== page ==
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NROC offices are at 1110 Meade Street, Dunmore.

By Dave Gardner

Cancer treatment is rapidly evolving as technology and the human element combines forces in organizations such as the Northeast Radiation Oncology Centers (NROC), based in Dunmore and Milford.

Treating cancer with various forms of radiation involves a very heavy capital investment as the needed equipment changes with technological breakthroughs. In addition, a modern oncology team that treats patients with radiation includes scientists, technicians, therapists and nurses in its base.

Christopher Peters, M.D., NROC medical director, described how radiation oncology in the Scranton area can be traced back to the 1970s. Partnerships among this specialty and medical oncology soon followed, and by 2004 NROC had evolved from its roots in Mercy Hospital to today’s independent organization.

The current staff has virtually no turnover, but staying current with rapidly advancing global technology has become a challenge.

“In fact, proficiency with accrued science, safety and technology are the key facets of our mission,” Peters said. “A love of science is one reason we all went into this and the close proximity of the faculty and students at the Geisinger Commonwealth School of Medicine has become a real blessing.”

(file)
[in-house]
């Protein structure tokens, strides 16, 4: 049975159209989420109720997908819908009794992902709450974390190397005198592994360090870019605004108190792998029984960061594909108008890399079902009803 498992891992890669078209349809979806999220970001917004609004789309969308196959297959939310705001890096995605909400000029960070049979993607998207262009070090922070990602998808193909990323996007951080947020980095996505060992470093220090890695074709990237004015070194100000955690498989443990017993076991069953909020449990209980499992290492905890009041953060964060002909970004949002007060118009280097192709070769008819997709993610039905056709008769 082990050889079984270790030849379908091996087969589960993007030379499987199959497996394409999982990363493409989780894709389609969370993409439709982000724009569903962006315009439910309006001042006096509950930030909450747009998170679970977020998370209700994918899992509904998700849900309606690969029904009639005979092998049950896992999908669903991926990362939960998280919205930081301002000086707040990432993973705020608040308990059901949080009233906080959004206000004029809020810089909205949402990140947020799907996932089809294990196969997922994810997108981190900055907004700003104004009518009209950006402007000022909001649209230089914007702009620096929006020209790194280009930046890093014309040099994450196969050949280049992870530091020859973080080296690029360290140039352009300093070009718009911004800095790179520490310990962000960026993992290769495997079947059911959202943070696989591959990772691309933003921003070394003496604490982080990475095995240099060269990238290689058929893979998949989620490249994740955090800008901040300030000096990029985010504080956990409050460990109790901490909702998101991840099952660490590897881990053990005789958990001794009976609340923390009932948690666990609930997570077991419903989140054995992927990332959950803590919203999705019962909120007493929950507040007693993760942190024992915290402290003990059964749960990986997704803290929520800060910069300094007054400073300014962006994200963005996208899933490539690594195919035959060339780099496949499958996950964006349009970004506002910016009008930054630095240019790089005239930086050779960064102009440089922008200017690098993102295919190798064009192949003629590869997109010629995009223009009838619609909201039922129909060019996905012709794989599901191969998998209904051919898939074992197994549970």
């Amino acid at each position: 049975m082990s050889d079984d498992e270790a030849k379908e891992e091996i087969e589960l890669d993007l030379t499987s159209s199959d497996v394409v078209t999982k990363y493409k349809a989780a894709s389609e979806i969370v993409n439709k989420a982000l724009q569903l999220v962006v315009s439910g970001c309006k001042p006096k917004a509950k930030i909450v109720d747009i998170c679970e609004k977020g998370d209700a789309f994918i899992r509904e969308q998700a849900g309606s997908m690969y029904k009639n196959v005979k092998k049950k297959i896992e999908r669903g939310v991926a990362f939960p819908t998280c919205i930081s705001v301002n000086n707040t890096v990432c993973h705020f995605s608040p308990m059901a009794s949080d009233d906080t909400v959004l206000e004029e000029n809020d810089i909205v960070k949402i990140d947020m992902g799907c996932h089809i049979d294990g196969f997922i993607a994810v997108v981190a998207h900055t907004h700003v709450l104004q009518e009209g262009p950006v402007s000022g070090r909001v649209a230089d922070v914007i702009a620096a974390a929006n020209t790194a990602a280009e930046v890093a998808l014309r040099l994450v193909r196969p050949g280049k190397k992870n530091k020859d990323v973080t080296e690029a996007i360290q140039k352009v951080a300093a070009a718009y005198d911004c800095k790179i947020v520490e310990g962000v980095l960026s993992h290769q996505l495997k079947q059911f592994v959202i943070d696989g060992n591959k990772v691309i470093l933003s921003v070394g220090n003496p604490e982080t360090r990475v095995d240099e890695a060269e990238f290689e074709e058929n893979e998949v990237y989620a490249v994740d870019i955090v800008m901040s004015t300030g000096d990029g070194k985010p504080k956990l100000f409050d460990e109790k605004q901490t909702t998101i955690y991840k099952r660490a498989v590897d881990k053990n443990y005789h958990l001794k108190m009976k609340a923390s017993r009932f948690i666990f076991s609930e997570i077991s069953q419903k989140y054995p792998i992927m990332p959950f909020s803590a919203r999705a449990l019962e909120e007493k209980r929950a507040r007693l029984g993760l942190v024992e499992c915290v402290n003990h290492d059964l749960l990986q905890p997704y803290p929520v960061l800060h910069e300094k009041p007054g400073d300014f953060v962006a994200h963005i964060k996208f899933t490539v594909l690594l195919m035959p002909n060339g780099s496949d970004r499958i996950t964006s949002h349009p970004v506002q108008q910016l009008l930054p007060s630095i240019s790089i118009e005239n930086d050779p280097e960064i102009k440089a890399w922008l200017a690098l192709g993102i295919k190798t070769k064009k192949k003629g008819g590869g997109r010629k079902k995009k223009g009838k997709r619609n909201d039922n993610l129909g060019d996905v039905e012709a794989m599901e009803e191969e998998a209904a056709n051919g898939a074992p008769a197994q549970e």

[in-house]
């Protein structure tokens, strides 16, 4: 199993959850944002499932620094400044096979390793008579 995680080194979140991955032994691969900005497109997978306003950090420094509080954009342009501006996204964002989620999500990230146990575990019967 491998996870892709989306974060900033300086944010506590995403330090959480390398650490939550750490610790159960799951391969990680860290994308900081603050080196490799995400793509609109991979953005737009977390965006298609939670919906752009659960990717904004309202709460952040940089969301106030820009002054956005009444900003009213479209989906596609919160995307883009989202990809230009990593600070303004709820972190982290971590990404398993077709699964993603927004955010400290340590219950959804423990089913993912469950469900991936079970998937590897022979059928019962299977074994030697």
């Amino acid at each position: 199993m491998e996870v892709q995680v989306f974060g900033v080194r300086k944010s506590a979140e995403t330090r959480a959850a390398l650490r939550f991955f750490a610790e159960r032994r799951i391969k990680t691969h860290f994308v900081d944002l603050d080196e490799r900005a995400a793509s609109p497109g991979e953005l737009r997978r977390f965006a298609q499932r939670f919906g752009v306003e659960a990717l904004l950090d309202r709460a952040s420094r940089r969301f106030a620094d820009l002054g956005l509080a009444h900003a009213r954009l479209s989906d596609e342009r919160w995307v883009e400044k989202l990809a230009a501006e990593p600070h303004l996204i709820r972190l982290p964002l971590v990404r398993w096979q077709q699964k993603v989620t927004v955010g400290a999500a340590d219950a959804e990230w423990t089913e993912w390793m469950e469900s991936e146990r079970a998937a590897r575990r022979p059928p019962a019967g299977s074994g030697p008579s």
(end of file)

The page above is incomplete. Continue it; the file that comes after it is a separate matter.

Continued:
Despite the wealth of scientific technology used in radiation oncology, the mission involves people. NROC philosophy has it that a patient’s experience includes the organization’s entire staff and while only a physician can start a course of radiation treatment, any employee including a receptionist can stop it if a problem is detected.

“Patients also are more informed than in the past due to internet access,” Peters said. “Increasingly, they are active partners in their treatment choices.”

He referred to the overall concept of fighting cancer with radiation as very effective but potentially dangerous, requiring great efforts with safety and a team approach with quality control. Despite ongoing technological advancements great differences among patient outlooks are still the norm, and if a grim prognosis surfaces, new treatment options may be enlisted.

“This is really a wonderful time in medicine, because great advances are being made to understand what makes cancer tick at the molecular level,” Peters said.

A wide variety of high-tech equipment lines the halls at NROC. This includes the TomoTherapy Hi-ART system, which can provide 3D imaging of a tumor immediately prior to treatment and subsequent delivery of radiation from 360 degrees. This technology allows for a more accurate identification and treatment of cancerous tumors and reduces exposure of healthy tissue to radiation.

External beam radiation therapy, the most common type of radiation therapy used for treating cancer, utilizes a concentrated beam of energy delivered from a linear accelerator into a tumor site. In addition, intensity-modulated radiation therapy can deliver a maximum dose of radiation to the tumor site with minimum damage to the surrounding healthy tissue, thereby creating few if any unwanted side effects.